I am guessing there are several Youtubers already rushing to the area - cameras switched on of course, and no doubt there will be tales of the 'brave and wonderful' Yakuza giving out help as they did in Kobe and other disasters - they always manage to put a nice spin on their tales even though they are scumbags who you wouldn't say hello to on a lonely day.

The Turkish guy's actions make nice news report, and what he is doing is praiseworthy, but the organized relief efforts of the SDF and other emergency services are doing the majority of work. We just don't see it because the scale is huge.

8 ( +9 / -1 )

But I remember one thing he also said was, people, with all the goodwill in the world, came to try and help, but in the end they mainly got in the way. Blocking already difficult to use roads and using up resources.

that's why Kishida have to decline all the rescue offers from Japan's friends, it is hard for collaboration and in the end SDF might have to spare resources for them. Anyway all countries over the globes are eagerly offering their helping hands to Japan is because Japanese always offer their sincerest help and hospitality (omotenashi) to Japan's friend when they are in need. The world become better place because of Japan and its Western alliance. God bless Japan !

0 ( +3 / -3 )

TheDalaiLamasBifocals, I believe you state a very pertinent point.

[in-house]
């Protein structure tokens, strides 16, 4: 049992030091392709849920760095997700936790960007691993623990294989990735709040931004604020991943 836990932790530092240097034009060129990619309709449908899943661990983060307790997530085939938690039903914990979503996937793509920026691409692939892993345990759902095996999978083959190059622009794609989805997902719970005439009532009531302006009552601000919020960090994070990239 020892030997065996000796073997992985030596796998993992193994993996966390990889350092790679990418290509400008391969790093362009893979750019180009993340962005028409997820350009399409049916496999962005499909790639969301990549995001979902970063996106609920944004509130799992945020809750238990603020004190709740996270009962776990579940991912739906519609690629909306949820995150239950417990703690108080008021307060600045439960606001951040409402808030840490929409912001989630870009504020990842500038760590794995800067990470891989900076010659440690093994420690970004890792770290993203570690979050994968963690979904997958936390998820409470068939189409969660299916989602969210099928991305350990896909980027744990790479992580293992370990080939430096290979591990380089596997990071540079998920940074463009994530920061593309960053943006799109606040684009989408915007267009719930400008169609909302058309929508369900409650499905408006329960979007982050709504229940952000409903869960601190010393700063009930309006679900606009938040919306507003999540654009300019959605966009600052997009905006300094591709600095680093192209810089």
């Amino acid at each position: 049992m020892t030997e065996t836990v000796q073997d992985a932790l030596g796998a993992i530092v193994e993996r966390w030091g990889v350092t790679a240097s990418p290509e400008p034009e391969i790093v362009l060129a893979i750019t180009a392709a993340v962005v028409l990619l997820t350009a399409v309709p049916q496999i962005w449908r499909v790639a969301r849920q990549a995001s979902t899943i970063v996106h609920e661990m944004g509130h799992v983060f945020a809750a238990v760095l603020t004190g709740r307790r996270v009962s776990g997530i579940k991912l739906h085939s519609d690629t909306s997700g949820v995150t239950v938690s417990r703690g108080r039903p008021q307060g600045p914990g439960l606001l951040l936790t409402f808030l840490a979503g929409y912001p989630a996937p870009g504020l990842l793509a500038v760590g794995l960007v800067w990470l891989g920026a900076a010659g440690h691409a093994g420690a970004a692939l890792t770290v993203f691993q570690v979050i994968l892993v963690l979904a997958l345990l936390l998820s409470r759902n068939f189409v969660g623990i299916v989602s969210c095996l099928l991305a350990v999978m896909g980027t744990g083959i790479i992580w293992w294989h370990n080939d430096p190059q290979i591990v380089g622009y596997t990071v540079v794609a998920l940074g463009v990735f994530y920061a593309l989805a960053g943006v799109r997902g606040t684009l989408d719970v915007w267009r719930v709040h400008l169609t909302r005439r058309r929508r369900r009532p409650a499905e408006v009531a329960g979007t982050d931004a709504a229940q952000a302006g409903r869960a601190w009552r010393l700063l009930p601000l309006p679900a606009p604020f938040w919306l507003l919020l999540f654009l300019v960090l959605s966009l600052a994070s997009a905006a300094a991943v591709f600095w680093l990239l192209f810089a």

The importance of SDF leadership control role, SDF skills experience in maintaining the confidence and trust of the people.

Indeed this is a feelgood news story.

A guy his fellow volunteers risking life and limb to feed serve soup to evacuees.

The SDF ultimately be clearing the debris, building the temporary housing accommodation managing the decision making, organization top to bottom. Sometimes unnoticed unsung heroes.

Arriving at the scenes of desperation, Muhammet said it saddened him to see the absence of more citizen volunteers.

"There's only so much a team of 10 people can do over two days. There's got to be more people out there who can do something," he said. "I know it's New Year's, but this is no time to be resting."

I find this a tad disingenuous.

The SDF will be held ultimately responsible for the health and safety of civilian volunteers, the SDF experience knowledge of managing earthquakes disasters the specialized equipment and organisation is stretched to breaking point working with the danger of future tremors.

I applaud Muhammet heartfelt willingness to volunteer. as stated actions speak louder than words.

I hope Muhammet pays close attention to SDF instructions, and appreciates SDF are not volunteers, the SDF beginning to end role will be decisive to for the entire community future safety and wellbeing.

-2 ( +2 / -4 )

Good will is very nice.

I praise all of those wishing to help.

Truth said, I never heard once about a Japanese who would have died of cold or hunger after eartquake...